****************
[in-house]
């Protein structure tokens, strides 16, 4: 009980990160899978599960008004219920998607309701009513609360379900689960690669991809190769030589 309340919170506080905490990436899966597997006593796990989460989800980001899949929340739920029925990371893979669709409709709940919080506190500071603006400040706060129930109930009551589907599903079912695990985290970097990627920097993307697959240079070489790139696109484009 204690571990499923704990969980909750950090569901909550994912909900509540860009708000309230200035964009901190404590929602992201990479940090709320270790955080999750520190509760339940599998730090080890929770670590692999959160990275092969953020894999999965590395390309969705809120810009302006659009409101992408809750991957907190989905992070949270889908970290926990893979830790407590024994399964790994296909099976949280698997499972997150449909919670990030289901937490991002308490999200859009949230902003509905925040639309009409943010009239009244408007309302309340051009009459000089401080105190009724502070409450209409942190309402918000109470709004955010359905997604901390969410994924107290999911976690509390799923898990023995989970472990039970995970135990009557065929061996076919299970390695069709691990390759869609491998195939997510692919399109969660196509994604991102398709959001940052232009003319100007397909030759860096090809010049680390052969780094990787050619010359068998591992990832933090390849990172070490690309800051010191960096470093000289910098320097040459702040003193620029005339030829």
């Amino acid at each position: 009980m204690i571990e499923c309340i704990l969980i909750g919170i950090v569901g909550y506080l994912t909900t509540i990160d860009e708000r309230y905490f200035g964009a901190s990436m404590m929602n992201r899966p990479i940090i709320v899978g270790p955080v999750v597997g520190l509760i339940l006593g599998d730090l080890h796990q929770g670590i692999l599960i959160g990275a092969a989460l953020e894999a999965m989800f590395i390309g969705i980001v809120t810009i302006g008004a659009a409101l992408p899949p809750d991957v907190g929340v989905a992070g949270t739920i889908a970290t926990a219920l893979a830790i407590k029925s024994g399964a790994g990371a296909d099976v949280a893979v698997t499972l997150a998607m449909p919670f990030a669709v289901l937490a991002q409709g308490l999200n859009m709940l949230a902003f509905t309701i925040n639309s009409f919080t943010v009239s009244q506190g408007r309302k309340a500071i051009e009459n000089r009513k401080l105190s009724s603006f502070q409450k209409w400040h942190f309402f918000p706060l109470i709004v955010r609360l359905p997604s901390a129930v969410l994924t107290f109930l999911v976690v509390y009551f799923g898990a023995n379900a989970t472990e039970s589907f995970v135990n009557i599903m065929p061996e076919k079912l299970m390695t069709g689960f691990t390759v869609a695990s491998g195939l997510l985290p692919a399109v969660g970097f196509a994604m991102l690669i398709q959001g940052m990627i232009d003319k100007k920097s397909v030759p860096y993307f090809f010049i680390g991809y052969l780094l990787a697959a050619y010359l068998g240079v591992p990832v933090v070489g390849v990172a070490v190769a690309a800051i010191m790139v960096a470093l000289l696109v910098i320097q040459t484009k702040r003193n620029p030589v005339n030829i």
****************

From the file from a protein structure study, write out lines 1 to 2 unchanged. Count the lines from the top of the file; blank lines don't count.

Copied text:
[in-house]
């Protein structure tokens, strides 16, 4: 009980990160899978599960008004219920998607309701009513609360379900689960690669991809190769030589 309340919170506080905490990436899966597997006593796990989460989800980001899949929340739920029925990371893979669709409709709940919080506190500071603006400040706060129930109930009551589907599903079912695990985290970097990627920097993307697959240079070489790139696109484009 204690571990499923704990969980909750950090569901909550994912909900509540860009708000309230200035964009901190404590929602992201990479940090709320270790955080999750520190509760339940599998730090080890929770670590692999959160990275092969953020894999999965590395390309969705809120810009302006659009409101992408809750991957907190989905992070949270889908970290926990893979830790407590024994399964790994296909099976949280698997499972997150449909919670990030289901937490991002308490999200859009949230902003509905925040639309009409943010009239009244408007309302309340051009009459000089401080105190009724502070409450209409942190309402918000109470709004955010359905997604901390969410994924107290999911976690509390799923898990023995989970472990039970995970135990009557065929061996076919299970390695069709691990390759869609491998195939997510692919399109969660196509994604991102398709959001940052232009003319100007397909030759860096090809010049680390052969780094990787050619010359068998591992990832933090390849990172070490690309800051010191960096470093000289910098320097040459702040003193620029005339030829």